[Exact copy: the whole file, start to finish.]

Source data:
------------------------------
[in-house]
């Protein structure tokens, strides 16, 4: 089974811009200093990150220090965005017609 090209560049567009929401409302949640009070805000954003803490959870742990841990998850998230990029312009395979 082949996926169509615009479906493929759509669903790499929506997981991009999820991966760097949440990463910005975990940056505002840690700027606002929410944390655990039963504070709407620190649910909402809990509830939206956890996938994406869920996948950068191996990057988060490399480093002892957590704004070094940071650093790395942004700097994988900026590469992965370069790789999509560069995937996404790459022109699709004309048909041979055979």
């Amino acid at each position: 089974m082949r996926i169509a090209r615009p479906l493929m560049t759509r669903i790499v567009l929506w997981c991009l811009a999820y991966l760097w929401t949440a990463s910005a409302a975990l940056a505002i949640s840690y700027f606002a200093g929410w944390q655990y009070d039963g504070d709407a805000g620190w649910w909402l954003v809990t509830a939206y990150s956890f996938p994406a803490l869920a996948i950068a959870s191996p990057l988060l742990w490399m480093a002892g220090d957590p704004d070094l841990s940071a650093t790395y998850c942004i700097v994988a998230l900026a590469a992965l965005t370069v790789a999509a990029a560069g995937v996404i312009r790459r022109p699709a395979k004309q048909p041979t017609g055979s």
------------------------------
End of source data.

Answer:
[in-house]
């Protein structure tokens, strides 16, 4: 089974811009200093990150220090965005017609 090209560049567009929401409302949640009070805000954003803490959870742990841990998850998230990029312009395979 082949996926169509615009479906493929759509669903790499929506997981991009999820991966760097949440990463910005975990940056505002840690700027606002929410944390655990039963504070709407620190649910909402809990509830939206956890996938994406869920996948950068191996990057988060490399480093002892957590704004070094940071650093790395942004700097994988900026590469992965370069790789999509560069995937996404790459022109699709004309048909041979055979």
């Amino acid at each position: 089974m082949r996926i169509a090209r615009p479906l493929m560049t759509r669903i790499v567009l929506w997981c991009l811009a999820y991966l760097w929401t949440a990463s910005a409302a975990l940056a505002i949640s840690y700027f606002a200093g929410w944390q655990y009070d039963g504070d709407a805000g620190w649910w909402l954003v809990t509830a939206y990150s956890f996938p994406a803490l869920a996948i950068a959870s191996p990057l988060l742990w490399m480093a002892g220090d957590p704004d070094l841990s940071a650093t790395y998850c942004i700097v994988a998230l900026a590469a992965l965005t370069v790789a999509a990029a560069g995937v996404i312009r790459r022109p699709a395979k004309q048909p041979t017609g055979s």